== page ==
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This Tree is For You

One of my first encounters with Tibetan Buddhism was a weekend program with a lovely lama from Ohio. She was wise and funny and relatable. It was spring, and she brought in a chocolate Easter bunny to put on the shrine. I liked the idea of the chocolate bunny up there -- the gold foil made it fit in -- but I wasn't so sure about some of the other items. Relics? Really? The Buddha's fingernails or some such thing? C'mon.

I left the dharma center with a 10-page handout on how to set up an altar, what to put on each of the many levels and so on. It seemed overwhelming and suspiciously similar to Roman Catholicism, the altar and the gold and the relics and all that. As a former Catholic, I preferred the simplicity of Japanese Zen settings.

In another moment that tickled the dusty back realms of my brain, she recommended a practice of offering everything to the buddhas and bodhisattvas -- the beautiful day, the new grass, the chocolate bunny.

It was an interesting practice of noticing things to offer up, finding beauty in the world, but who was offering and what was the offered and who was it being offered to? How was this different from giving all glory to God because I was unworthy of it?

On the surface, not much. But, oh, there is so much below the surface. There is no offerer or offering or offered to. Nothing is permanent, you can't hold onto it, and you can't really give it away.

But you can let it go.

This probably was explained to me by the lama from Ohio, but I couldn't comprehend it at the time. When you give away the day, the light, the fluorescent orange maple leaves to the buddhas and bodhisattvas, you're relaxing your grasping mind, the one that wants to preserve the leaves, hang onto the day, save time in a bottle. You're seeing the impermanent, transitory nature of things, accepting that the satisfaction things bring is fleeting. And that you don't exist just as the buddhas and bodhisattvas don't exist -- but you do exist just as they do.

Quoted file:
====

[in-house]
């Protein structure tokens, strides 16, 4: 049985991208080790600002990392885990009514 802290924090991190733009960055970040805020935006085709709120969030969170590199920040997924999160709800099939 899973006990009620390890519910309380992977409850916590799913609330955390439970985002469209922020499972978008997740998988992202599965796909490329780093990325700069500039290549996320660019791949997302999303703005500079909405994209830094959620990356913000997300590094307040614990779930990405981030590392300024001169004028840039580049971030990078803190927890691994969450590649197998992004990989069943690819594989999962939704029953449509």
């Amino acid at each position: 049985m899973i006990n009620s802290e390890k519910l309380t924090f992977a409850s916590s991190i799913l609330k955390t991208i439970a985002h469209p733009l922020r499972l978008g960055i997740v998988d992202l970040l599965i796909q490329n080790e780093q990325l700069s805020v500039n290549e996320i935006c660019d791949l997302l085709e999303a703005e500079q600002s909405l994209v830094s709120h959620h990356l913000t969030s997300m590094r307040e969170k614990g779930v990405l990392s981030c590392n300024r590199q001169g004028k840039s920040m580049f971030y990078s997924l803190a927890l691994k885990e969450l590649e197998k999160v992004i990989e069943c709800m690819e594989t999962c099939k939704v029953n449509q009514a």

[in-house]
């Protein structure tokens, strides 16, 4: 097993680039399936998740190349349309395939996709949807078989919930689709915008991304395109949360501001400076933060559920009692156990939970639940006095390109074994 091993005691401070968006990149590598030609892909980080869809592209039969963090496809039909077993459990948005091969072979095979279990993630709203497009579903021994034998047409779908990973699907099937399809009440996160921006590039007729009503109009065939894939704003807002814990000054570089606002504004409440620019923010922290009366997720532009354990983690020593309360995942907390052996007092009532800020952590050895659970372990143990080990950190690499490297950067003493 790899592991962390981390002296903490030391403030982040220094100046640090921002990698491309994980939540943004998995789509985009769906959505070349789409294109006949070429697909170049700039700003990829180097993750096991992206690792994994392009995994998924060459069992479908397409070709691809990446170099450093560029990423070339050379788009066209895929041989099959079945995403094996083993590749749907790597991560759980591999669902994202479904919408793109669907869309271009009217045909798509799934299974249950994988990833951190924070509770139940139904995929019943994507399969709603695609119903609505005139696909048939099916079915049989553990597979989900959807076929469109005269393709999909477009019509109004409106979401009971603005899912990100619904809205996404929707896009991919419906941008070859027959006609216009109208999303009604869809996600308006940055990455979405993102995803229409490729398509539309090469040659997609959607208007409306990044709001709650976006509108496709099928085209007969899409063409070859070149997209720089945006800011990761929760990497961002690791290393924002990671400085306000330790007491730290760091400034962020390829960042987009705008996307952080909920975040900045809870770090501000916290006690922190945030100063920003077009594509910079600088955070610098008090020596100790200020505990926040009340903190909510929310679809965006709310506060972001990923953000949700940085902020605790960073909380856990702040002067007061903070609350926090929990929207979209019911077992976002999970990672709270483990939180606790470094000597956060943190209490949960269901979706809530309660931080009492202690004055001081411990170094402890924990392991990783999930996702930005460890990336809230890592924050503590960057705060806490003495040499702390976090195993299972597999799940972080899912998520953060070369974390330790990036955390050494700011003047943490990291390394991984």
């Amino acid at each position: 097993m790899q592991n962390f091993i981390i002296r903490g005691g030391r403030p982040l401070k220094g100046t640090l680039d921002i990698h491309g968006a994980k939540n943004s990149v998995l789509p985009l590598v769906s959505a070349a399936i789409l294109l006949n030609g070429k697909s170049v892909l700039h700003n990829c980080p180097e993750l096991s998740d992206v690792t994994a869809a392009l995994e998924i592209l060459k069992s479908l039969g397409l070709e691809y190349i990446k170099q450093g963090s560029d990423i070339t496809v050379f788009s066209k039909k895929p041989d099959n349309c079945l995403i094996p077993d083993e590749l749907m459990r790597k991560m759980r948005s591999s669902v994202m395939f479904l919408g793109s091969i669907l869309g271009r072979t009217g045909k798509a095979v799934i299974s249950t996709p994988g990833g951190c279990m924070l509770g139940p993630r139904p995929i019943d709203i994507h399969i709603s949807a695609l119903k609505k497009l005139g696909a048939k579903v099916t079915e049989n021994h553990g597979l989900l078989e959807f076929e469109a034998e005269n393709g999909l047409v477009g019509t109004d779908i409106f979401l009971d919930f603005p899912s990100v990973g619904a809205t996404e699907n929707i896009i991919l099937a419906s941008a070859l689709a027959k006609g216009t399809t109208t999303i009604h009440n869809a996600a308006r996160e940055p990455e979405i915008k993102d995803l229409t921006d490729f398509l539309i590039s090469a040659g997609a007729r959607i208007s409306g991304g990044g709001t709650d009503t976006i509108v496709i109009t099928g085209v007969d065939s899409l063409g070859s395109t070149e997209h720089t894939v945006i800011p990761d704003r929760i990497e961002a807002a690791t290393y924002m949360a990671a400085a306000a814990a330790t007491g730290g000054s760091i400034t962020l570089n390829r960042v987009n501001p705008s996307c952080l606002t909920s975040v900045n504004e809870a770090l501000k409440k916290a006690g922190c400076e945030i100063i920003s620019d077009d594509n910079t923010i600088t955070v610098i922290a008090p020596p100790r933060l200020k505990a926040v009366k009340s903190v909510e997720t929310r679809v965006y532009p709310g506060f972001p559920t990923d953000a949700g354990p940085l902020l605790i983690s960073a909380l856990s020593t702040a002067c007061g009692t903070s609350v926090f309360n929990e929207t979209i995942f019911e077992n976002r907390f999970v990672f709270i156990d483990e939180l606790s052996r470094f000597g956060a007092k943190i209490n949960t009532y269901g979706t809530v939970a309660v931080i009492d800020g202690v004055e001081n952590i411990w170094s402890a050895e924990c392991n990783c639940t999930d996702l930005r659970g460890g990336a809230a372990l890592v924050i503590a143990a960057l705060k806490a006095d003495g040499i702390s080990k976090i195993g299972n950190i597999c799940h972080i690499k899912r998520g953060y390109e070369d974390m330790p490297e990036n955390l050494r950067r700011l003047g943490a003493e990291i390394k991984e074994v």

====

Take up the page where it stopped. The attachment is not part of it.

The deities in Buddhism are not separate from you; they are you. All beings have the same inherent, clear, compassionate nature -- buddhanature. In our human form, though, that's covered up by our humanity: Our fears, foibles, and judgments.

When you offer something to the buddhas, you're offering to your self and all beings rather than holding it in your grasp. 

 

“Look at the sky: that is for you. Look at each person’s face as you pass on the street: those faces are for you. And the street itself, and the ground under the street and the ball of fire underneath the ground: all these things are for you. They are as much for you as they are for other people. Remember this when you wake up in the morning and think you have nothing. Stand up and face the east. Now praise the sky and praise the light within each person under the sky. It’s okay to be unsure. But praise, praise, praise.”

-- Miranda July, No One Belongs Here More than You

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